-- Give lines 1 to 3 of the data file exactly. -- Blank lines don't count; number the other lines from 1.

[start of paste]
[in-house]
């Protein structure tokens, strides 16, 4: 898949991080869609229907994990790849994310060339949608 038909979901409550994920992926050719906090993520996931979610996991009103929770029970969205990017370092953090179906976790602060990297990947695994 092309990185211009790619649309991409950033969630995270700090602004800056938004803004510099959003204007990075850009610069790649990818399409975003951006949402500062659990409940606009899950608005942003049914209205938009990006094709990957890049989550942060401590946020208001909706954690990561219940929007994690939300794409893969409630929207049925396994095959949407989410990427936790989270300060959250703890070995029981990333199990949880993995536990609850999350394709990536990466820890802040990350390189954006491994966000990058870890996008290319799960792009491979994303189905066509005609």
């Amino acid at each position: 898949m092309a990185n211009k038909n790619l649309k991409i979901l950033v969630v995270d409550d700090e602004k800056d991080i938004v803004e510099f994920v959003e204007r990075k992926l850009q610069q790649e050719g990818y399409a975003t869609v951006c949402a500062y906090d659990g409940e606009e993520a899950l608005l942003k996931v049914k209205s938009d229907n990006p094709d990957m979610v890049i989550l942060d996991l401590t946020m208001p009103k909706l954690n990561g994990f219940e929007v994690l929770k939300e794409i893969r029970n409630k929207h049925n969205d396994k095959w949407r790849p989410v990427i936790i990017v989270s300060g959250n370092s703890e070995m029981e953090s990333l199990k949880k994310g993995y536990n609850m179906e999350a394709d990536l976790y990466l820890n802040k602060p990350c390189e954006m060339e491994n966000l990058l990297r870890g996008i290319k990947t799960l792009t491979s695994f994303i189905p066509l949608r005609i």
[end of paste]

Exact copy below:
[in-house]
């Protein structure tokens, strides 16, 4: 898949991080869609229907994990790849994310060339949608 038909979901409550994920992926050719906090993520996931979610996991009103929770029970969205990017370092953090179906976790602060990297990947695994 092309990185211009790619649309991409950033969630995270700090602004800056938004803004510099959003204007990075850009610069790649990818399409975003951006949402500062659990409940606009899950608005942003049914209205938009990006094709990957890049989550942060401590946020208001909706954690990561219940929007994690939300794409893969409630929207049925396994095959949407989410990427936790989270300060959250703890070995029981990333199990949880993995536990609850999350394709990536990466820890802040990350390189954006491994966000990058870890996008290319799960792009491979994303189905066509005609």
């Amino acid at each position: 898949m092309a990185n211009k038909n790619l649309k991409i979901l950033v969630v995270d409550d700090e602004k800056d991080i938004v803004e510099f994920v959003e204007r990075k992926l850009q610069q790649e050719g990818y399409a975003t869609v951006c949402a500062y906090d659990g409940e606009e993520a899950l608005l942003k996931v049914k209205s938009d229907n990006p094709d990957m979610v890049i989550l942060d996991l401590t946020m208001p009103k909706l954690n990561g994990f219940e929007v994690l929770k939300e794409i893969r029970n409630k929207h049925n969205d396994k095959w949407r790849p989410v990427i936790i990017v989270s300060g959250n370092s703890e070995m029981e953090s990333l199990k949880k994310g993995y536990n609850m179906e999350a394709d990536l976790y990466l820890n802040k602060p990350c390189e954006m060339e491994n966000l990058l990297r870890g996008i290319k990947t799960l792009t491979s695994f994303i189905p066509l949608r005609i």